Pack 20 Madeira believes in financial transparency. Is is extremely important that families and Pack Leadership understand how the money being raised through fundraising efforts is spent. The goal is that as much money as possible is used to directly benefit the Scouts. Any general Pack expenses (i.e., overhead) should be kept to a minimum.
How much money does the Pack earn from the popcorn sale?
The Pack conducted its Annual Popcorn Fundraiser sale in late Fall 2022, to raise funds for the 2022-2023 year. This is currently the ONLY way that the Pack earns money to pay for all of the the expenses associated with the program and activities for the entire year. It is extremely important to note that the Pack only earns about 33%** of the retail value/sales price of the popcorn that is sold. The remainder goes to the Trail’s End (the manufacturer and popcorn program administrator) and Dan Beard Council (DBC, the local BSA Council) to fund its programs, camps, and more. The chart below shows the distribution of popcorn profits based on the selling price:
**Unsold represents inventory that was purchased by the Pack and not returned within the deadline to do so, thereby representing a loss of profit.
How is the money being spent during the year?
The guiding principle for for the Pack budget is that the majority of the money earned by the Scouts should be spent items that directly benefit them within the fiscal year that it was earned and that the distribution be as equitable as possible across the Pack, Dens, and Scouts. Indirect expenses should be kept to a minimum (10%-15%).
Direct Benefit to Scouts
- Activities – Items for Pack activities and events. Examples: Craft projects, event fees, food/refreshments, rentals, services.
- Den Expenses – Items for Den activities and adventures. Examples: Activity fees, craft projects, food/refreshments.
- Scholarships – Money set aside to assist Scouts and families that may encounter a financial hardship. Every Scout should have the same opportunity to participate regardless of financial means.
- Scout Materials – Mostly includes Advancement costs such as Adventure loops, rank badges, and other awards.
Inirect Benefit to Scouts
- Pack Expenses – Items associated with running the Pack (e.g., general overhead). Examples: Adult volunteer registration fees, adult training fees, general supplies, website.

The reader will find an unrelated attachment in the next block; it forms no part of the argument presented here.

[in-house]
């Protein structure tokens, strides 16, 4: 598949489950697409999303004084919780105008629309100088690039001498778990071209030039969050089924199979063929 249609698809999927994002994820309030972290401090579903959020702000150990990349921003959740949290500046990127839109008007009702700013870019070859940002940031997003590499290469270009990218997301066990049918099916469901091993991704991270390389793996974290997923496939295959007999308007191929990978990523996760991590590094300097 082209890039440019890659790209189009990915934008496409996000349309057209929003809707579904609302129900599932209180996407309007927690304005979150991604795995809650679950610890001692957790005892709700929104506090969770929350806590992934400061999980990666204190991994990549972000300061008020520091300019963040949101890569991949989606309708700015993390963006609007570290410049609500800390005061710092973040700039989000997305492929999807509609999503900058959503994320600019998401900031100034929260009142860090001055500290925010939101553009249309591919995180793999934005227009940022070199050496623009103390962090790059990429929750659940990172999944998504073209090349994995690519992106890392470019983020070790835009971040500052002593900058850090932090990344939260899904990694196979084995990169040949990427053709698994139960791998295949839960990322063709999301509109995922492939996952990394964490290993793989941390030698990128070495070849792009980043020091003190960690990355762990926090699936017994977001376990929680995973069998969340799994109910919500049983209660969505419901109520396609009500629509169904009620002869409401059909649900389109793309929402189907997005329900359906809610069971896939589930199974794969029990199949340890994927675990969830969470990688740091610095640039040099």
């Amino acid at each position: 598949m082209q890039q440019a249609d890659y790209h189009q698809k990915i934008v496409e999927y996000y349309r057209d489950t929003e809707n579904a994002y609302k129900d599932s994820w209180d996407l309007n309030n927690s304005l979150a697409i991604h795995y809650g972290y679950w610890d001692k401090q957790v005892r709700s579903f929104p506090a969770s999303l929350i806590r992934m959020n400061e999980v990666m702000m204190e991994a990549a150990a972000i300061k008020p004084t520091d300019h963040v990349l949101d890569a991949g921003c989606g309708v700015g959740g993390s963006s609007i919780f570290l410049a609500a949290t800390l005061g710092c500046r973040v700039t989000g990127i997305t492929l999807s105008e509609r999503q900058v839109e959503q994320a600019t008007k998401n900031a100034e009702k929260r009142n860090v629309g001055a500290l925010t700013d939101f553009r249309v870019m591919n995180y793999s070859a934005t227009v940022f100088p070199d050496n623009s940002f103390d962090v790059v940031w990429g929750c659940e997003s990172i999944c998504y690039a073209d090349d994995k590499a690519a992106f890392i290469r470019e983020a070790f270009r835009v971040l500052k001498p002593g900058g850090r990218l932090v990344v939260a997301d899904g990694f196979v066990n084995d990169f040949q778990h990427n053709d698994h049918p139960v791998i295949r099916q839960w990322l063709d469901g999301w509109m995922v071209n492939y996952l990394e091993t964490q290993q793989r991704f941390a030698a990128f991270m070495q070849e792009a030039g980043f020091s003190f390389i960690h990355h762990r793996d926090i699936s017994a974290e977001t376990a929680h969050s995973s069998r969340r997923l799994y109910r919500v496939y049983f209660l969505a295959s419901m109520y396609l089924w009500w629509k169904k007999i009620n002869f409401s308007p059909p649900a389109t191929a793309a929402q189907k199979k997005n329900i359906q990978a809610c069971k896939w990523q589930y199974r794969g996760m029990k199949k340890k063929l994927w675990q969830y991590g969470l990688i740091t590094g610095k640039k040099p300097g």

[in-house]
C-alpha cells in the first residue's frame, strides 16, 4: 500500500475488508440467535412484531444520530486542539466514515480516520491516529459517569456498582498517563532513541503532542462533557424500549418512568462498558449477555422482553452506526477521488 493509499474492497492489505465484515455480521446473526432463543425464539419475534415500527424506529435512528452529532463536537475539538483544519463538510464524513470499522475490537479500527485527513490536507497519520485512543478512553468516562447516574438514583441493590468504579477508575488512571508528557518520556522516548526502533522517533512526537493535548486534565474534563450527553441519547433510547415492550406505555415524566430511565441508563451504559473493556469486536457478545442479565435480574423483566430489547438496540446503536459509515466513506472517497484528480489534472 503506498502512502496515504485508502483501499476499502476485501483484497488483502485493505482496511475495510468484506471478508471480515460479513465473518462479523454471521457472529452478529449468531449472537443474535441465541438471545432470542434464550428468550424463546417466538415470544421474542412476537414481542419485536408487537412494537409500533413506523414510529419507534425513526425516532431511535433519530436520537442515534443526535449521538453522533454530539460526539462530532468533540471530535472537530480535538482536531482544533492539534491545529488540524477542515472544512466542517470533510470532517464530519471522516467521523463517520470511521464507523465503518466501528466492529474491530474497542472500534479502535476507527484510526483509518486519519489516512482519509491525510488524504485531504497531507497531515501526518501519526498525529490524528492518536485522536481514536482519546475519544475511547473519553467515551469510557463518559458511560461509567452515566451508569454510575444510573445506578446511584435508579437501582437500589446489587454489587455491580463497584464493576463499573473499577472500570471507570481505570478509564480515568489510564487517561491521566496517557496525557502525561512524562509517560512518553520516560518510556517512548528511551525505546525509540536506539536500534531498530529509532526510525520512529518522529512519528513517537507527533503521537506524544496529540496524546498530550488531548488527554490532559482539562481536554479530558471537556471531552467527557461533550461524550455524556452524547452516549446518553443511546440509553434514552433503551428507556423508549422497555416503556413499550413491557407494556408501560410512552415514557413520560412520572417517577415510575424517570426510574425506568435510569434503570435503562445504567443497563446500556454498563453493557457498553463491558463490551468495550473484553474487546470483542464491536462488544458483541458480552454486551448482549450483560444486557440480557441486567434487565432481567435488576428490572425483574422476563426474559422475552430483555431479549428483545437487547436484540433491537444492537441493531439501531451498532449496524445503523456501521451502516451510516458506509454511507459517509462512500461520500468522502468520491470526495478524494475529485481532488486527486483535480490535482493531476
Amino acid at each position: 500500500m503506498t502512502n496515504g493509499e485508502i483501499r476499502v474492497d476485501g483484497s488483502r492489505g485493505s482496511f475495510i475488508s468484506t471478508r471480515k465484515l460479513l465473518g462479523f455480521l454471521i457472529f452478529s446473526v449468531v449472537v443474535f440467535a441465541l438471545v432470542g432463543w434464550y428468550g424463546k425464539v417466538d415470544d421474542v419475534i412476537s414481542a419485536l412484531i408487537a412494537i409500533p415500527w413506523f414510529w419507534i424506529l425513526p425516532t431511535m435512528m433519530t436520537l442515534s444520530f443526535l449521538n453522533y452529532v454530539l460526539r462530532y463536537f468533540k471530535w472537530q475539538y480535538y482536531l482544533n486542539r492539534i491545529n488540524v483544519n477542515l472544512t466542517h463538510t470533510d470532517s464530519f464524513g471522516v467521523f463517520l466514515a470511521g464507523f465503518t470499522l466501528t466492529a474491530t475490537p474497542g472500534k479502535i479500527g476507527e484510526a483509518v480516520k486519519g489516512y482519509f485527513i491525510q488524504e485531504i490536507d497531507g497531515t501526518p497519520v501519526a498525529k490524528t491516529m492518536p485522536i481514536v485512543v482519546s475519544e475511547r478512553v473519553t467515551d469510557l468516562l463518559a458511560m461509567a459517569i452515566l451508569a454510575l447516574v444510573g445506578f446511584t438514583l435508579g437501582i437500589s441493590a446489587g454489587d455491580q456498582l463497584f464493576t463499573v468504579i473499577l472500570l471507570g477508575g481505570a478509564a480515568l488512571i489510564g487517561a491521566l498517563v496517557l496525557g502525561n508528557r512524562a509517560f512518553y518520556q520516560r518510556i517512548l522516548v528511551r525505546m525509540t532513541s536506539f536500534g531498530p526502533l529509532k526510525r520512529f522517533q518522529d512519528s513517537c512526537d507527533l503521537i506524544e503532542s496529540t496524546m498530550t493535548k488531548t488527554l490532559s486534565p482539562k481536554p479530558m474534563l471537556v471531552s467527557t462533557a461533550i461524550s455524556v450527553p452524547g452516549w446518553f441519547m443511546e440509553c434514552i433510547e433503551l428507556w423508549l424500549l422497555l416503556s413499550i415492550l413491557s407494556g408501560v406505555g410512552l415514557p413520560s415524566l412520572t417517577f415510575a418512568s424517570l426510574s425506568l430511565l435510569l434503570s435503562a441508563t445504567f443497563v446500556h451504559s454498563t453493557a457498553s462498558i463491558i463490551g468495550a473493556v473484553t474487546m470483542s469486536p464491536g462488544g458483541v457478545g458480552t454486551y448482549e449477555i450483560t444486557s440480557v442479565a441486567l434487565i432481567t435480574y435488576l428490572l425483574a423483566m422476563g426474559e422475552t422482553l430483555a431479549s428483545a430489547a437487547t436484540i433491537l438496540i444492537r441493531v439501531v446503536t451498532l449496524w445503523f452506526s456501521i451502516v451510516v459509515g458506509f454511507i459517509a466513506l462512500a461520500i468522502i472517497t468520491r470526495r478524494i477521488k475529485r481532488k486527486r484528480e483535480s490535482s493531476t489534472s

What about the yearly registration fee that is paid for each Scout?
The fees associated with new membership applications (pro-rated) and the annual registration (i.e., rechartering) for existing members are paid directly to the national BSA and the local Council. The Pack does NOT receive a portion of those fees. In 2022, the Pack did add a modest “Dues” fee ($6.00) to cover processing fees associated with collecting and paying the yearly registration fees. The chart below shows how the annual registration fee is distributed:
Are there additional out-of-pocket expenses for families?
Yes, the following items are not included in the annual Pack budget and must be paid by the families:
- Annual BSA Registration (refer to previous section)
- Scout Life Magazine (OPTIONAL)
- Scout Uniform
- Scout Handbook
- Den Events/Activities (beyond what is included in the budget)
- Pack Events/Activities (beyond what is included in the budget)
- District and Council Events/Activities
- Summer Camp
Is it possible to see the actual budget?
Absolutely! Below is the revised budget for the current fiscal year (July 2022–July 2023):
Who can I contact for questions or concerns?
Please use the form below to contact the Pack 20 Treasurer for any questions or concerns that you may have regarding the Pack budget or other financial-related topics. The Pack Leadership and families are all one big team that must work together to deliver the best possible program and experience for the Scouts. Pack financial health is an important topic and ongoing discussion and suggestions for improvements are welcomed.